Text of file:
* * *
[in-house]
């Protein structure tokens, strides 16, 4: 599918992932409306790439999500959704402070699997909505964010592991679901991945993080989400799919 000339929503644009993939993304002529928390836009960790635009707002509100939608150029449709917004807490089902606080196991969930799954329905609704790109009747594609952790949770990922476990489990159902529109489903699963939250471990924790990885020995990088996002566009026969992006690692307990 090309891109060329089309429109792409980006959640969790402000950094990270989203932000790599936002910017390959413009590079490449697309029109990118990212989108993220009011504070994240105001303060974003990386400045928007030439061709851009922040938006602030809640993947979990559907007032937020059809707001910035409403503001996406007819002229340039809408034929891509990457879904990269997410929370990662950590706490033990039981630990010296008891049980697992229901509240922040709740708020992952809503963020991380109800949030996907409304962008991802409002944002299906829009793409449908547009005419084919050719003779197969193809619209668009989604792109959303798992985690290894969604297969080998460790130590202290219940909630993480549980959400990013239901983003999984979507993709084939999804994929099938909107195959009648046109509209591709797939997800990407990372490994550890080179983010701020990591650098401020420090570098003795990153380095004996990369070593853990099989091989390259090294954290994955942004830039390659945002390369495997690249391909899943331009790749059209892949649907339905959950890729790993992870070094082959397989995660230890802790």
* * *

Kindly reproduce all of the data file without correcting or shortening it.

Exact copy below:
[in-house]
């Protein structure tokens, strides 16, 4: 599918992932409306790439999500959704402070699997909505964010592991679901991945993080989400799919 000339929503644009993939993304002529928390836009960790635009707002509100939608150029449709917004807490089902606080196991969930799954329905609704790109009747594609952790949770990922476990489990159902529109489903699963939250471990924790990885020995990088996002566009026969992006690692307990 090309891109060329089309429109792409980006959640969790402000950094990270989203932000790599936002910017390959413009590079490449697309029109990118990212989108993220009011504070994240105001303060974003990386400045928007030439061709851009922040938006602030809640993947979990559907007032937020059809707001910035409403503001996406007819002229340039809408034929891509990457879904990269997410929370990662950590706490033990039981630990010296008891049980697992229901509240922040709740708020992952809503963020991380109800949030996907409304962008991802409002944002299906829009793409449908547009005419084919050719003779197969193809619209668009989604792109959303798992985690290894969604297969080998460790130590202290219940909630993480549980959400990013239901983003999984979507993709084939999804994929099938909107195959009648046109509209591709797939997800990407990372490994550890080179983010701020990591650098401020420090570098003795990153380095004996990369070593853990099989091989390259090294954290994955942004830039390659945002390369495997690249391909899943331009790749059209892949649907339905959950890729790993992870070094082959397989995660230890802790």